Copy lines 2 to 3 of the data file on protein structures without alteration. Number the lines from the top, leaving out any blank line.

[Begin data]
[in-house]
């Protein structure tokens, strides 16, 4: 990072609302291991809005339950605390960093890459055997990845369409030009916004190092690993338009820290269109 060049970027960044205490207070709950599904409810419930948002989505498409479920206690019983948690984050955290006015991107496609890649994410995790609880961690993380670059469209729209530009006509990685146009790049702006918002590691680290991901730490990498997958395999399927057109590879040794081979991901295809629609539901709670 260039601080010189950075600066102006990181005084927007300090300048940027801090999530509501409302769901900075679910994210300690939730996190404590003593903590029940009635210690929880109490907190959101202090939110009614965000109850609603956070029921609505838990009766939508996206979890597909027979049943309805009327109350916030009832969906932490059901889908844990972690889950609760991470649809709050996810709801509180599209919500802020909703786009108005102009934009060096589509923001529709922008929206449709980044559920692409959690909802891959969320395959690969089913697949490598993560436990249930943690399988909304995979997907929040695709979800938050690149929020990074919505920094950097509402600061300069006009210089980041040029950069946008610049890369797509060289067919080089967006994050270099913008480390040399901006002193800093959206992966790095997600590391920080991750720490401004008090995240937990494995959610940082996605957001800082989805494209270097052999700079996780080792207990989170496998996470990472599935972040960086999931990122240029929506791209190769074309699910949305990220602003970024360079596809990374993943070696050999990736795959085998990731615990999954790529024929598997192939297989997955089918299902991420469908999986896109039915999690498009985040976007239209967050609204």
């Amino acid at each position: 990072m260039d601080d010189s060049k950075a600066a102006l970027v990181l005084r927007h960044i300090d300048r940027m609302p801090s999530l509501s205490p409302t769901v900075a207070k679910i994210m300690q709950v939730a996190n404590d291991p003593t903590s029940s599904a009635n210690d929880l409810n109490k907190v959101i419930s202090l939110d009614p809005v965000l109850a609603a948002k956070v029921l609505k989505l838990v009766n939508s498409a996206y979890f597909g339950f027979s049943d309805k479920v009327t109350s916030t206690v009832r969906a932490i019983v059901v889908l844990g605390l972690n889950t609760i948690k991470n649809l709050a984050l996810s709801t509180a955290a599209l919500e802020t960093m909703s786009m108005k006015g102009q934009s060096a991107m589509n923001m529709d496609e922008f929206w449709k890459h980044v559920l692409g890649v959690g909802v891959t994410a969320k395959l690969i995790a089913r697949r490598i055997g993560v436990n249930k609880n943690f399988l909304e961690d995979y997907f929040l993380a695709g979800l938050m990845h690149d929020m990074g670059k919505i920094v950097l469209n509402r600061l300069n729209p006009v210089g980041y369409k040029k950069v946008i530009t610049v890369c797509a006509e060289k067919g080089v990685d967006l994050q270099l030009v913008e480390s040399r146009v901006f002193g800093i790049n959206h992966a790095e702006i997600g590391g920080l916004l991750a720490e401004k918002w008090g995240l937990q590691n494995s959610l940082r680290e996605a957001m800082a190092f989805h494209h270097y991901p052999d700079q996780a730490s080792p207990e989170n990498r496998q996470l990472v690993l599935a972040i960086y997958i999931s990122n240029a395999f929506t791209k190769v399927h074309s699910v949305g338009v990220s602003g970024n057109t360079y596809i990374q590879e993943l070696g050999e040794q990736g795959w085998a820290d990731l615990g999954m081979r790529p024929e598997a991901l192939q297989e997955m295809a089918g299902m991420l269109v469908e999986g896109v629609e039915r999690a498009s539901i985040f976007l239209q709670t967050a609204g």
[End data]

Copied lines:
């Protein structure tokens, strides 16, 4: 990072609302291991809005339950605390960093890459055997990845369409030009916004190092690993338009820290269109 060049970027960044205490207070709950599904409810419930948002989505498409479920206690019983948690984050955290006015991107496609890649994410995790609880961690993380670059469209729209530009006509990685146009790049702006918002590691680290991901730490990498997958395999399927057109590879040794081979991901295809629609539901709670 260039601080010189950075600066102006990181005084927007300090300048940027801090999530509501409302769901900075679910994210300690939730996190404590003593903590029940009635210690929880109490907190959101202090939110009614965000109850609603956070029921609505838990009766939508996206979890597909027979049943309805009327109350916030009832969906932490059901889908844990972690889950609760991470649809709050996810709801509180599209919500802020909703786009108005102009934009060096589509923001529709922008929206449709980044559920692409959690909802891959969320395959690969089913697949490598993560436990249930943690399988909304995979997907929040695709979800938050690149929020990074919505920094950097509402600061300069006009210089980041040029950069946008610049890369797509060289067919080089967006994050270099913008480390040399901006002193800093959206992966790095997600590391920080991750720490401004008090995240937990494995959610940082996605957001800082989805494209270097052999700079996780080792207990989170496998996470990472599935972040960086999931990122240029929506791209190769074309699910949305990220602003970024360079596809990374993943070696050999990736795959085998990731615990999954790529024929598997192939297989997955089918299902991420469908999986896109039915999690498009985040976007239209967050609204």
């Amino acid at each position: 990072m260039d601080d010189s060049k950075a600066a102006l970027v990181l005084r927007h960044i300090d300048r940027m609302p801090s999530l509501s205490p409302t769901v900075a207070k679910i994210m300690q709950v939730a996190n404590d291991p003593t903590s029940s599904a009635n210690d929880l409810n109490k907190v959101i419930s202090l939110d009614p809005v965000l109850a609603a948002k956070v029921l609505k989505l838990v009766n939508s498409a996206y979890f597909g339950f027979s049943d309805k479920v009327t109350s916030t206690v009832r969906a932490i019983v059901v889908l844990g605390l972690n889950t609760i948690k991470n649809l709050a984050l996810s709801t509180a955290a599209l919500e802020t960093m909703s786009m108005k006015g102009q934009s060096a991107m589509n923001m529709d496609e922008f929206w449709k890459h980044v559920l692409g890649v959690g909802v891959t994410a969320k395959l690969i995790a089913r697949r490598i055997g993560v436990n249930k609880n943690f399988l909304e961690d995979y997907f929040l993380a695709g979800l938050m990845h690149d929020m990074g670059k919505i920094v950097l469209n509402r600061l300069n729209p006009v210089g980041y369409k040029k950069v946008i530009t610049v890369c797509a006509e060289k067919g080089v990685d967006l994050q270099l030009v913008e480390s040399r146009v901006f002193g800093i790049n959206h992966a790095e702006i997600g590391g920080l916004l991750a720490e401004k918002w008090g995240l937990q590691n494995s959610l940082r680290e996605a957001m800082a190092f989805h494209h270097y991901p052999d700079q996780a730490s080792p207990e989170n990498r496998q996470l990472v690993l599935a972040i960086y997958i999931s990122n240029a395999f929506t791209k190769v399927h074309s699910v949305g338009v990220s602003g970024n057109t360079y596809i990374q590879e993943l070696g050999e040794q990736g795959w085998a820290d990731l615990g999954m081979r790529p024929e598997a991901l192939q297989e997955m295809a089918g299902m991420l269109v469908e999986g896109v629609e039915r999690a498009s539901i985040f976007l239209q709670t967050a609204g």